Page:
CENTER FOR BIOLOGICAL DIVERSITY
News Release: for immediate release May 10, 2005
Center for Biological Diversity
Tucson conservationists say ‘NO’ to water bonds
Bad proposal on May 17 ballot would be a blank check for bureaucrats and politicians to expand water system to fuel more urban sprawl.
News Conference on top of ‘A’ Mountain today at 2pm.
TUCSON – Prominent conservationists announced today they are urging voters to say ‘NO’ on May 17 to the City of Tucson’s proposed $142,000,000 water expansion bond measures. Just five years ago voters approved $124,000,000 for water projects.
Some good reasons Tucson voters should say ‘NO’ include:
The bonds would create debt to fund expansion of the water system to use much more Colorado River water (Central Arizona Project, CAP). That use would fuel more urban sprawl which would kill wildlife and diminish our quality of life. It would make it much easier for developers to misleadingly claim a 100 year water supply in order to get permits.
The city’s map for this one-sided proposal shows that this debt is designed primarily to expand water for sprawl on the fringes of the city, and to soak all ratepayers for the cost.
Treated wastewater is the only water in the Santa Cruz River near Tucson, and it is targeted to be ‘reclaimed’ for golf courses and lawns, harming the public-interest for river habitat restoration, and moving the city toward a ‘toilet to tap’ system.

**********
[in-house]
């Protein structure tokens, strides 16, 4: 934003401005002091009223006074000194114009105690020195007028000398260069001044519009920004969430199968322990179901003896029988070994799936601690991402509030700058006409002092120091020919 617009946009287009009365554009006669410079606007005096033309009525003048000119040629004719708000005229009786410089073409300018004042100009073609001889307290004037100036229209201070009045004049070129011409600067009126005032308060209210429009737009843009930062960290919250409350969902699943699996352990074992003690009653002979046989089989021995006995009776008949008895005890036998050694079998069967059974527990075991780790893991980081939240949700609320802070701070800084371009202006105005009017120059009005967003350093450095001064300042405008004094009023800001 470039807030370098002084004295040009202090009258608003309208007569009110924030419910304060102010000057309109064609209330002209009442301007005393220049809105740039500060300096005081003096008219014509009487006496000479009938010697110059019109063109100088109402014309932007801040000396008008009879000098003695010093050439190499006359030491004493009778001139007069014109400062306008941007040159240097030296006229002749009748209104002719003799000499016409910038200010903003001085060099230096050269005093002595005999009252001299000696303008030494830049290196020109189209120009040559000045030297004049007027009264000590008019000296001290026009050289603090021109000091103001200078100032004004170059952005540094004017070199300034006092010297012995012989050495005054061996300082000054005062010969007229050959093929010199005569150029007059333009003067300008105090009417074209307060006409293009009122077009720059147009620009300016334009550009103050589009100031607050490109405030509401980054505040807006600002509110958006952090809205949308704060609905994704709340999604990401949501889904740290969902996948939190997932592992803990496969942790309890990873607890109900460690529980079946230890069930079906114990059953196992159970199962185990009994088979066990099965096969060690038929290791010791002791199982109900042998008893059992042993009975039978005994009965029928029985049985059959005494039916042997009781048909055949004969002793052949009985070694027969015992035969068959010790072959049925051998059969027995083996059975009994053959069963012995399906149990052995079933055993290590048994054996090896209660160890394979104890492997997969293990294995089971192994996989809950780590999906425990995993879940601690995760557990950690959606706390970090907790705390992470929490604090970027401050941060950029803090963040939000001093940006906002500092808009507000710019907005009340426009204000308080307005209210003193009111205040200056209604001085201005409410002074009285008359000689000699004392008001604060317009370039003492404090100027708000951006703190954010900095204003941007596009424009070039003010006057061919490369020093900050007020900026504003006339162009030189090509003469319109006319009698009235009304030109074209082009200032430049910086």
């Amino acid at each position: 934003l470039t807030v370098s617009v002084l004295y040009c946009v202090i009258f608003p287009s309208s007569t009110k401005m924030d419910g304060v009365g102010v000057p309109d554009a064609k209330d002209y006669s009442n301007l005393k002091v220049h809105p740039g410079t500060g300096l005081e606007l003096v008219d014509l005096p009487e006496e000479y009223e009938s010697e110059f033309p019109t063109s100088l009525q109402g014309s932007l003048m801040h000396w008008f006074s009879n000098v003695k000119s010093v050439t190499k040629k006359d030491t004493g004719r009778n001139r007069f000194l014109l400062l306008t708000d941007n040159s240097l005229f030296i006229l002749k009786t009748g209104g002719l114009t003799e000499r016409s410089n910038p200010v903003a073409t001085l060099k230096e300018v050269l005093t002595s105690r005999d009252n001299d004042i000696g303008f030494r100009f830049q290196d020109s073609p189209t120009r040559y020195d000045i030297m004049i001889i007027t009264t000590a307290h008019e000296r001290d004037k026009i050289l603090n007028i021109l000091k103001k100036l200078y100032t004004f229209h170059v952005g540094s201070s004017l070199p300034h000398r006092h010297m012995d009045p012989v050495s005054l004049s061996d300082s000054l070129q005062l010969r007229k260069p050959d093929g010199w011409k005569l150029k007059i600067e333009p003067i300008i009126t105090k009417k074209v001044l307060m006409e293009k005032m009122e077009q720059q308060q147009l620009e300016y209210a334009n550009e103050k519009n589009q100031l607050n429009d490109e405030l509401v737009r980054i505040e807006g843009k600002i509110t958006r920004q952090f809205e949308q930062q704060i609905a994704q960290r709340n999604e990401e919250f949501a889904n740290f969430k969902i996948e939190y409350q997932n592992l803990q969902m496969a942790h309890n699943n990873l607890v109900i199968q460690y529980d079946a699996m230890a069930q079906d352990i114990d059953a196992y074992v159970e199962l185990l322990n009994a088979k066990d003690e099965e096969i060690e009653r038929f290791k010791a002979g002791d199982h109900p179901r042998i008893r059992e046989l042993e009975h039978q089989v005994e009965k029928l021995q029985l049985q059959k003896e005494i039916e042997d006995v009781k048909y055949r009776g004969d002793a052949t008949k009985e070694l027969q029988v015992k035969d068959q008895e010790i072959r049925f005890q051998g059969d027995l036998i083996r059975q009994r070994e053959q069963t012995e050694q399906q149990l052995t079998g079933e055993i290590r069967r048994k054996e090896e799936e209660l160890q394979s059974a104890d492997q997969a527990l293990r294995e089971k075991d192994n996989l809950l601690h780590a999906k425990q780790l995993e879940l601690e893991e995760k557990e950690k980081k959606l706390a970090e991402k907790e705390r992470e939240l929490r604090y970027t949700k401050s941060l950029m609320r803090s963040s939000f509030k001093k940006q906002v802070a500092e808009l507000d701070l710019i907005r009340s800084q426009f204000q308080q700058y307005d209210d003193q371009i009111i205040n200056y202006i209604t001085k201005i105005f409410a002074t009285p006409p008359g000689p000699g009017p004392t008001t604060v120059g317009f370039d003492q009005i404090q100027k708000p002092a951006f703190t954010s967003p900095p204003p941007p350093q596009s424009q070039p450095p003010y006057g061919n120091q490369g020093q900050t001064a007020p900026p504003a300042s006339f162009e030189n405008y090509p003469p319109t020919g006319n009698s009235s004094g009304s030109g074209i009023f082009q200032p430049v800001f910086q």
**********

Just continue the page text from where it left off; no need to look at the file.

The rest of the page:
“Water bureaucrats and politicians want you to pay so they can please developers, but voters should say ‘NO’ on May 17,” said Daniel R. Patterson, Desert Ecologist with the Center for Biological Diversity. “The city’s unfair proposal is badly flawed, lacking checks & balances. It would increase debt and costs, and hurt water quality by pumping more bad CAP water from the shrinking and imperiled Colorado River.” He adds, “This unethical proposal is not about serving current residents, but about pumping a lot more bad CAP water to fuel urban sprawl and harm Tucson’s quality of life. Urban sprawl doesn’t just happen, water expansions like this make it happen.”
There are positive and fair alternatives. Conservationists recommend and support rainwater harvesting, stronger conservation, urbanization boundaries, and impact fees to discourage sprawl and make development pay for itself. Sprawl development doesn’t just happen, proposals like this help make it happen.
The city did not work with local conservationists in preparing the bond package. Had they done so, a fair proposal would have likely emerged with more public support. Suspiciously, the city decided to not print a ‘publicity pamphlet,’ common for local elections so interested parties can communicate to voters, forcing citizens to turn to the media.